# How do you graph the inequality 5/(x+3) ≥ 3/x?

The final graph will be the shape of $\frac{5}{x + 3}$ with -3 <=x <=0; x>=4.5

#### Explanation:

In order to graph the whole relationship, we need to graph both the left and right individually.

Here's the left side $\left(\frac{5}{x + 3}\right)$:

graph{5/(x+3) [-20, 20, -20, 20]}

And the right $\left(\frac{3}{x}\right)$:

graph{3/x [-20, 20, -20, 20]}

So now the question is, for what values of $x$ is $\frac{5}{x + 3} \ge \frac{3}{x}$. We'll find that wherever the result of $\frac{5}{x + 3}$, in essence the $y$ value, is larger than that of $\frac{3}{x}$:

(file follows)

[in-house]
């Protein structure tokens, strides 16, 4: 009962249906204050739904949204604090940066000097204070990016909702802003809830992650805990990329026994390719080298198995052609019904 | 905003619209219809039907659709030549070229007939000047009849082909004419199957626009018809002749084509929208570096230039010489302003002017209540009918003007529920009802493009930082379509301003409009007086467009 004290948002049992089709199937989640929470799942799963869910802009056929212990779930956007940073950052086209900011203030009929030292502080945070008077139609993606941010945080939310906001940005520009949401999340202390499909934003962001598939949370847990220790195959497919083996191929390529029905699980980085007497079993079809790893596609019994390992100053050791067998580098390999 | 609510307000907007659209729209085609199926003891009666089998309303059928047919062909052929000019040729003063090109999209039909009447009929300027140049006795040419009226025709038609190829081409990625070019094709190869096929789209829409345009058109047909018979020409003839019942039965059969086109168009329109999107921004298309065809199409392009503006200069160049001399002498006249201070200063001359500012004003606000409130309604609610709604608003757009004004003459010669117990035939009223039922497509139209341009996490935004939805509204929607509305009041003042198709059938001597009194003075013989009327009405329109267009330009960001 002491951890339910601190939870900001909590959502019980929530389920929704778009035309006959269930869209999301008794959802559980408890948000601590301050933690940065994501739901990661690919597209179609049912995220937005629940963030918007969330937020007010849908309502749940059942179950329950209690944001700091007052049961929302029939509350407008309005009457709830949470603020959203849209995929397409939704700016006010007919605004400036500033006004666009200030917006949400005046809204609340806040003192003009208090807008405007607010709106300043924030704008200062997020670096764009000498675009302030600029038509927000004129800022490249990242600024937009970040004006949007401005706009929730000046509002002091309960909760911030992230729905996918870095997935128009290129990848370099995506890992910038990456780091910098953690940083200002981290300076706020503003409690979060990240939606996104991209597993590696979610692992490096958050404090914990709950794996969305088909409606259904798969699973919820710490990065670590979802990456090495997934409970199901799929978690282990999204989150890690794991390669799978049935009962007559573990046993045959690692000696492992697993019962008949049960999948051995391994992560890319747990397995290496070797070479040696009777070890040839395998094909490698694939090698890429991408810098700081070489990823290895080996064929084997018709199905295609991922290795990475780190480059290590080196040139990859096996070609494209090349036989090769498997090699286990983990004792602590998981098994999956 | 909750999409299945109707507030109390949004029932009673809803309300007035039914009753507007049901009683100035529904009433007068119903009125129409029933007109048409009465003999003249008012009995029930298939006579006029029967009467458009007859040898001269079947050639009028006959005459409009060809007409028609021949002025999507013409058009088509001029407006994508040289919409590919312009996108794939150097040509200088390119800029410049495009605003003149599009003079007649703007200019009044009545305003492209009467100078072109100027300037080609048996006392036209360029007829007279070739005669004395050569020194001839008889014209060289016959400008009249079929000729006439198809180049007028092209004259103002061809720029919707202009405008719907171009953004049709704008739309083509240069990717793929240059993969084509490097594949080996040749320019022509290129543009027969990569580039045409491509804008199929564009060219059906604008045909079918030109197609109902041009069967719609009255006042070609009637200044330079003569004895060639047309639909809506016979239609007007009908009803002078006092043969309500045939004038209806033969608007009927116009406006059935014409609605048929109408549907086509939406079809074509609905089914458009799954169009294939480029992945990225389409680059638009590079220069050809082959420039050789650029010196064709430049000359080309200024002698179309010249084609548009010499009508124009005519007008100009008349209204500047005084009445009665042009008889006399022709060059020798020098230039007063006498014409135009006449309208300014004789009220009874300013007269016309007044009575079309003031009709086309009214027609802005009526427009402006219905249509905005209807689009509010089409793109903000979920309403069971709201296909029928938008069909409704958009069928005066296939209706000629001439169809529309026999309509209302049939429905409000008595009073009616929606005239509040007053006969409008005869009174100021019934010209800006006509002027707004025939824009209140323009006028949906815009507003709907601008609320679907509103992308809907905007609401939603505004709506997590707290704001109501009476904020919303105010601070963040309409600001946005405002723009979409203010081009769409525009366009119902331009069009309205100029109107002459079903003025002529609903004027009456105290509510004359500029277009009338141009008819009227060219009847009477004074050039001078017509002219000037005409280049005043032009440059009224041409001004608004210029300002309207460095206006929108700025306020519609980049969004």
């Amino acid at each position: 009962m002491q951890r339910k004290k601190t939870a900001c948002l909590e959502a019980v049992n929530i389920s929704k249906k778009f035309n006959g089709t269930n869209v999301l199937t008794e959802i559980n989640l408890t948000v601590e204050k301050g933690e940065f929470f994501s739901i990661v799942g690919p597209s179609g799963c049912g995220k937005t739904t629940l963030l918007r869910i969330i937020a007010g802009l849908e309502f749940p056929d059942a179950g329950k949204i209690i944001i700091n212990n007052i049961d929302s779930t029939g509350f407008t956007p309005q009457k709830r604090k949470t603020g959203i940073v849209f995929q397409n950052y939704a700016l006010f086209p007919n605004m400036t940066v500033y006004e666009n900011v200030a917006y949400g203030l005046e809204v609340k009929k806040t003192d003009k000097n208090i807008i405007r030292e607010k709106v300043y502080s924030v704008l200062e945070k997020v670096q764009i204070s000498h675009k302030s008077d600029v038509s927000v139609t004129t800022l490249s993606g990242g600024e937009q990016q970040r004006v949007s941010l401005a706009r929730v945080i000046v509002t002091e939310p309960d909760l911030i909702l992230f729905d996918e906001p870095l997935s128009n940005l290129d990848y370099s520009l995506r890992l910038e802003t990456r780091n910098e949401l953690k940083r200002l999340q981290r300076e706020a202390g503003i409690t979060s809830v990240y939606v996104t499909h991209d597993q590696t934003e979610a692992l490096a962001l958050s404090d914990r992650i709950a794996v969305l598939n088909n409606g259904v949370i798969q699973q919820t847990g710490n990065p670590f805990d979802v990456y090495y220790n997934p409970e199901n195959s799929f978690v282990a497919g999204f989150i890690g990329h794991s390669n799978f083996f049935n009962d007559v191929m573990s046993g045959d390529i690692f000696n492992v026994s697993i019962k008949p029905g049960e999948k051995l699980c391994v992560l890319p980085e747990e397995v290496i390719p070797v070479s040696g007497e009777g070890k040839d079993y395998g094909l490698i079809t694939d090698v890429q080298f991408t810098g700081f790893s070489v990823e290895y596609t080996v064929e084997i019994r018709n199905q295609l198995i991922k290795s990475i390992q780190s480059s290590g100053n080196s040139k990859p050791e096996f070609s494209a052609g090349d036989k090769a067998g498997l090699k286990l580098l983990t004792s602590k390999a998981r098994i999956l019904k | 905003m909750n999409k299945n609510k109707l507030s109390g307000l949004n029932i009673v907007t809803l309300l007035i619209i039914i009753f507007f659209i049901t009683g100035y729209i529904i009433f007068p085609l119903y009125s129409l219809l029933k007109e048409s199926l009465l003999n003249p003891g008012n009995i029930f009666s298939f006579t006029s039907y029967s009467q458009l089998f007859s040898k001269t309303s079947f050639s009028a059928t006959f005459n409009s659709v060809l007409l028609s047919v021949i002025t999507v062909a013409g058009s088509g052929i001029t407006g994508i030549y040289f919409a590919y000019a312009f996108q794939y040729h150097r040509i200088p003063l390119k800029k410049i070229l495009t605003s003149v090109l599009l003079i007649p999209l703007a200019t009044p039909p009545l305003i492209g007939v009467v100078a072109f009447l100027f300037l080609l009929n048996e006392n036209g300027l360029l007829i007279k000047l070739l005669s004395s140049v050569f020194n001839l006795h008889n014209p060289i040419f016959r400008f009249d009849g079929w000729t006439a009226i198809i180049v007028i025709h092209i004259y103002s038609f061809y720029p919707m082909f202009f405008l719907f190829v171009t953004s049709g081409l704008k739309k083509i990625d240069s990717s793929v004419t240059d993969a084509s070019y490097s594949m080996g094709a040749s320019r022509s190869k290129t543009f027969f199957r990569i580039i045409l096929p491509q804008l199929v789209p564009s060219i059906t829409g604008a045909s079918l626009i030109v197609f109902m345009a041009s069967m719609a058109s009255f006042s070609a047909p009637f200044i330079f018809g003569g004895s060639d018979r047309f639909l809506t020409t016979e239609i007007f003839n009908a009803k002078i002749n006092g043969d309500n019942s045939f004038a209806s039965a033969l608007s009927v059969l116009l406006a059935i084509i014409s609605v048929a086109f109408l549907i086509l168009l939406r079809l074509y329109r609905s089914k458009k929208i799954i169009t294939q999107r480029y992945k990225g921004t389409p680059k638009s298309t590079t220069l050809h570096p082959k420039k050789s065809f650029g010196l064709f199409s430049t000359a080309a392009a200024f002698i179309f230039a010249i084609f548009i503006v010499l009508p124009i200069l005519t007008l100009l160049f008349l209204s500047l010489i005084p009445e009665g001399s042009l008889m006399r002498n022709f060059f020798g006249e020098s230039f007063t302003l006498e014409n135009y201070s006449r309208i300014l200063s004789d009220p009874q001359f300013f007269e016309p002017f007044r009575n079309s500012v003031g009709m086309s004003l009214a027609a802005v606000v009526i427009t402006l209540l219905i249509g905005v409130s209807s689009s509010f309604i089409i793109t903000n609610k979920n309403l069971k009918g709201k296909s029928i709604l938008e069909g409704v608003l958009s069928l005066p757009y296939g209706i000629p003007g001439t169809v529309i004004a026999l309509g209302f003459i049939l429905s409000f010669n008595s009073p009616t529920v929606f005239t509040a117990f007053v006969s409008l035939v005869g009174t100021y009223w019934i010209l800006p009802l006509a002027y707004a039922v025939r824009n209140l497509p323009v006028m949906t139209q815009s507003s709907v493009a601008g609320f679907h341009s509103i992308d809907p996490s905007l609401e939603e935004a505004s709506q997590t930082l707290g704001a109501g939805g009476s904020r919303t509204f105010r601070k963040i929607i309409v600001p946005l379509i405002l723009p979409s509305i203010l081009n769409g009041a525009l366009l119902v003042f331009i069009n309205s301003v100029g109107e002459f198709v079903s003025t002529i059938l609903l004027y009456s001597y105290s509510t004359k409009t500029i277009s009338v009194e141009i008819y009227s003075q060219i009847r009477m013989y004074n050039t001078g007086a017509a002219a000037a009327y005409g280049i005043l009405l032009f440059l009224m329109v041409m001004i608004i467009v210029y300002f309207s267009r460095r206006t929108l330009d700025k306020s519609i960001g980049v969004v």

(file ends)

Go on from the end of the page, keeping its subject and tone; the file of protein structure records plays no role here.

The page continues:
graph{(y-(5/(x+3)))(y-3/x)=0 [-20, 20, -20, 20]}

By observation, we can see that, approaching the graph from the left to the right, that the first value of $x$ where this holds is at $x = - 3$ and continues until $x = 0$.

At $x = 4.5$, it holds again and does so until $+ \infty$:

graph{(y-(5/(x+3)))(y-3/x)=0 [4, 6, 0, 1]}

And so the final graph will be the shape of $\frac{5}{x + 3}$ with -3 <=x <=0; x>=4.5